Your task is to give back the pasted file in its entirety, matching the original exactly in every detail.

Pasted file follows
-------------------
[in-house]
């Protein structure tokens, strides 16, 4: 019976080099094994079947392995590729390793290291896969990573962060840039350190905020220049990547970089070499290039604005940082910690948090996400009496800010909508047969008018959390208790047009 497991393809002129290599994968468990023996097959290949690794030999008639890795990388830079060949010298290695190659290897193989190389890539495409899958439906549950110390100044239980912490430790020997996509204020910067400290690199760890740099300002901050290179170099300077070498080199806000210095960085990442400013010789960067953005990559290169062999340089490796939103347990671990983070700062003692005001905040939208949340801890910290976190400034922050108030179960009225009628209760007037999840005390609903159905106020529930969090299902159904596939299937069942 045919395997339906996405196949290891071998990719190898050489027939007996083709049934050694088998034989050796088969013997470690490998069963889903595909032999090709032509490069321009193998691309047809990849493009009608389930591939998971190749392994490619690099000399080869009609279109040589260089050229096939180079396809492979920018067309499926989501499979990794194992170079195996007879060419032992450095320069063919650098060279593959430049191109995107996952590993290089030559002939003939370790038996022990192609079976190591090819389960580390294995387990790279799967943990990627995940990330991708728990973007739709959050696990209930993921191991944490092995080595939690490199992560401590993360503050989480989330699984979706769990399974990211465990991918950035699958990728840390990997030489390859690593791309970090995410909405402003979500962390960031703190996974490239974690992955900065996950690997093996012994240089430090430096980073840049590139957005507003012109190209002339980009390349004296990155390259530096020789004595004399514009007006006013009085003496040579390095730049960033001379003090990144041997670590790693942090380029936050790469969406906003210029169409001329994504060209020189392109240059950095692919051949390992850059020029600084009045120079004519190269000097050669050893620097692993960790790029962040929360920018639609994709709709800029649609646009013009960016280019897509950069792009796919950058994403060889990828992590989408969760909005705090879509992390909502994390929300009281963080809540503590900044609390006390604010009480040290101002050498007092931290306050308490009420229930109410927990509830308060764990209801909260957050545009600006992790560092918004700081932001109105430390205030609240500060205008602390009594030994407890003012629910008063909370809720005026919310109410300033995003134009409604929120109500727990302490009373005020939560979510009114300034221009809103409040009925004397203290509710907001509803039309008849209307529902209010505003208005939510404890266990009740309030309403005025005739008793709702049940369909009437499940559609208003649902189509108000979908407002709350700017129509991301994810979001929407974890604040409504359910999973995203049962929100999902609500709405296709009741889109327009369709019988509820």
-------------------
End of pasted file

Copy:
[in-house]
């Protein structure tokens, strides 16, 4: 019976080099094994079947392995590729390793290291896969990573962060840039350190905020220049990547970089070499290039604005940082910690948090996400009496800010909508047969008018959390208790047009 497991393809002129290599994968468990023996097959290949690794030999008639890795990388830079060949010298290695190659290897193989190389890539495409899958439906549950110390100044239980912490430790020997996509204020910067400290690199760890740099300002901050290179170099300077070498080199806000210095960085990442400013010789960067953005990559290169062999340089490796939103347990671990983070700062003692005001905040939208949340801890910290976190400034922050108030179960009225009628209760007037999840005390609903159905106020529930969090299902159904596939299937069942 045919395997339906996405196949290891071998990719190898050489027939007996083709049934050694088998034989050796088969013997470690490998069963889903595909032999090709032509490069321009193998691309047809990849493009009608389930591939998971190749392994490619690099000399080869009609279109040589260089050229096939180079396809492979920018067309499926989501499979990794194992170079195996007879060419032992450095320069063919650098060279593959430049191109995107996952590993290089030559002939003939370790038996022990192609079976190591090819389960580390294995387990790279799967943990990627995940990330991708728990973007739709959050696990209930993921191991944490092995080595939690490199992560401590993360503050989480989330699984979706769990399974990211465990991918950035699958990728840390990997030489390859690593791309970090995410909405402003979500962390960031703190996974490239974690992955900065996950690997093996012994240089430090430096980073840049590139957005507003012109190209002339980009390349004296990155390259530096020789004595004399514009007006006013009085003496040579390095730049960033001379003090990144041997670590790693942090380029936050790469969406906003210029169409001329994504060209020189392109240059950095692919051949390992850059020029600084009045120079004519190269000097050669050893620097692993960790790029962040929360920018639609994709709709800029649609646009013009960016280019897509950069792009796919950058994403060889990828992590989408969760909005705090879509992390909502994390929300009281963080809540503590900044609390006390604010009480040290101002050498007092931290306050308490009420229930109410927990509830308060764990209801909260957050545009600006992790560092918004700081932001109105430390205030609240500060205008602390009594030994407890003012629910008063909370809720005026919310109410300033995003134009409604929120109500727990302490009373005020939560979510009114300034221009809103409040009925004397203290509710907001509803039309008849209307529902209010505003208005939510404890266990009740309030309403005025005739008793709702049940369909009437499940559609208003649902189509108000979908407002709350700017129509991301994810979001929407974890604040409504359910999973995203049962929100999902609500709405296709009741889109327009369709019988509820």